VATICAN CITY, JUNE 28, 2009 (Zenit.org).- Here is a translation of Benedict XVI’s address upon receiving in audience Saturday a delegation sent by the Orthodox patriarch of Constantinople, Bartholomew I, to celebrate with the Pope the solemnity of Sts. Peter and Paul and the conclusion of the Pauline Year.
The patriarch’s delegation is led by Metropolitan Emmanuel of France, director of the Office of the Orthodox Church Before the European Union. The other members include Bishop Anthenagoras of Sinope, auxiliary bishop of the Patriarchate of Belgium, and Deacon Ioakim Billis of the Patriarchate of Constantinople.
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“Grace to you and peace from God our Father and the Lord Jesus Christ” (Epehesians 1:2).
It is with these words that St. Paul, “apostle of Christ Jesus by the will of God,” addresses “the saints” who live in Ephesus, “believers in Christ Jesus” (Ephesians 1:1). Today, with this proclamation of peace and salvation, I bid you welcome for the patronal feast of Sts. Peter and Paul, with which we conclude the Pauline Year.
Last year, the Ecumenical Patriarch, His Holiness Bartholomew I, wanted to honor us with his presence, to celebrate together this year of prayer, of reflection and the exchange of gestures of communion between Rome and Constantinople. On our part, we have had the joy of sending a delegation to similar celebrations organized by the Ecumenical Patriarch. On the other hand, it could not be otherwise in this year dedicated to St. Paul, who vigorously recommended the “conservation of unity of spirit through the bond of peace,” teaching us that we are “one body and one spirit” (Ephesians 4:3-4).
You are welcome guests, dear brothers, who have been sent by His Holiness the Ecumenical Patriarch, to whom I likewise send my warm and fraternal greeting in the Lord. Let us give thanks together to the Lord for all the fruits and benefits that the bimillennial celebration of the birth of St. Paul has brought us. We celebrate together the feast of Sts. Peter and Paul, the “protôthroni” of the Apostles, as they are invoked in the Orthodox liturgical tradition, that is, those who occupy first place among the apostles and are called “the teachers of the ecumene.”
With your presence, which is a sign of ecclesial fraternity, you remind us of our common commitment to the pursuit of full communion. You already know, but again today I have the pleasure of confirming, that the Catholic Church intends to contribute in every possible way to the reestablishment of full communion. This is in response to Christ’s will for his disciples, and recalling Paul’s teaching in which he reminds us that we have been called to “one hope.”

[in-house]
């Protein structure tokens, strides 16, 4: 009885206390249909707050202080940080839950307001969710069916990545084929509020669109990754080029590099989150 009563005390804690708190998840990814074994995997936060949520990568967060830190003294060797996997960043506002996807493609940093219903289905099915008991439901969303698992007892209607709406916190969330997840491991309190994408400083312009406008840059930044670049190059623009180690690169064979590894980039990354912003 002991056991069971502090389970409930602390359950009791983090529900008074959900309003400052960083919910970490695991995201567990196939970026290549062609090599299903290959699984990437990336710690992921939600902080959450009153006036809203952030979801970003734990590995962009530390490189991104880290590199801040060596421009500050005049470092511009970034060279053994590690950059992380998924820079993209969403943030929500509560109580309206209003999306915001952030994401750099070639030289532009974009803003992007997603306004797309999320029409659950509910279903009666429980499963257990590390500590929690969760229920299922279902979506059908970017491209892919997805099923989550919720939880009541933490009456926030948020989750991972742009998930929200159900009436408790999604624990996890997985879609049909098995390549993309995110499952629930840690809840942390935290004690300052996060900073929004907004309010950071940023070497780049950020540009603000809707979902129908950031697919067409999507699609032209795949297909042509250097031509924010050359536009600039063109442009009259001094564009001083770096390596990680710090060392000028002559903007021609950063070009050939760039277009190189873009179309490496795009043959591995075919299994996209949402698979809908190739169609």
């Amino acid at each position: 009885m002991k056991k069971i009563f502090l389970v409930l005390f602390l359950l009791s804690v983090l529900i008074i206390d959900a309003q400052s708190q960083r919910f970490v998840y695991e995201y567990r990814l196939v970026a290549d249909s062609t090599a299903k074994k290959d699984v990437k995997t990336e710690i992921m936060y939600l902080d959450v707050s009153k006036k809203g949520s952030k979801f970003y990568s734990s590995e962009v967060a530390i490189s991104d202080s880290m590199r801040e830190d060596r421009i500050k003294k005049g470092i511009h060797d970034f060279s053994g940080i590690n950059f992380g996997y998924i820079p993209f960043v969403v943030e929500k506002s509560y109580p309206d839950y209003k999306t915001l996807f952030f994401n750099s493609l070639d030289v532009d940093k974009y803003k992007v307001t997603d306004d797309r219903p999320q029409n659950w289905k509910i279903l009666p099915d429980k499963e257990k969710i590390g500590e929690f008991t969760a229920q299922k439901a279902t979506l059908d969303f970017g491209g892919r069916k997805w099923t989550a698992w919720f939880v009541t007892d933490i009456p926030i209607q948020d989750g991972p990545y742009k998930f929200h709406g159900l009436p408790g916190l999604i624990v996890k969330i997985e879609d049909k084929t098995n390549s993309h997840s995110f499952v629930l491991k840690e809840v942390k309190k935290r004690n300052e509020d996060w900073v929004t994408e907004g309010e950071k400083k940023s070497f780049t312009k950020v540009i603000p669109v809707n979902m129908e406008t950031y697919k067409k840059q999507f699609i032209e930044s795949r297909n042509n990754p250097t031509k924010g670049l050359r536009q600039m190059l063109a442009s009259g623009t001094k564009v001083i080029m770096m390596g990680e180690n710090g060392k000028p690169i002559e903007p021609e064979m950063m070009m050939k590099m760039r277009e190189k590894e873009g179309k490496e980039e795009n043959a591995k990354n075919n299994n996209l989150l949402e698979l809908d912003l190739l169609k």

In this respect, we can confidently look forward to a good continuation of the work of the Mixed International Commission for Theological Dialogue between the Orthodox and Catholic Churches. This commission will meet in October to address a crucial theme for relations between East and West, namely, “the role of the Bishop of Rome in the communion of the Church during the first millennium.”
In effect, the study of this aspect is clearly indispensable for generally getting to the heart of the question in the current context of the pursuit of full communion. This commission, which has already accomplished important work, will be generously received by the Orthodox Church of Cyprus, to whom we express our gratitude in advance, because fraternal hospitality and the climate of prayer that will surround our discussions cannot but facilitate our common work and reciprocal understanding.
I desire that the participants in the Catholic-Orthodox dialogue know that my prayers will accompany them and that this dialogue has the complete support of the Catholic Church. With my whole heart I hope that the misunderstandings and the tensions between the Orthodox delegates during the last plenary sessions of this commission be overcome in fraternal love, in such a way that this dialogue be amply representative of the Orthodox.
Dear brothers, I thank you again for being with us on this day and I pray you to convey my fraternal greeting to the ecumenical patriarch, His Holiness Bartholomew I, the Holy Synod, all the clergy and to the Orthodox faithful. May the joy of the Feast of Sts. Peter and Paul, that we traditionally celebrate on the same day, fill your hearts with confidence and hope![Translation by Joseph G. Trabbic]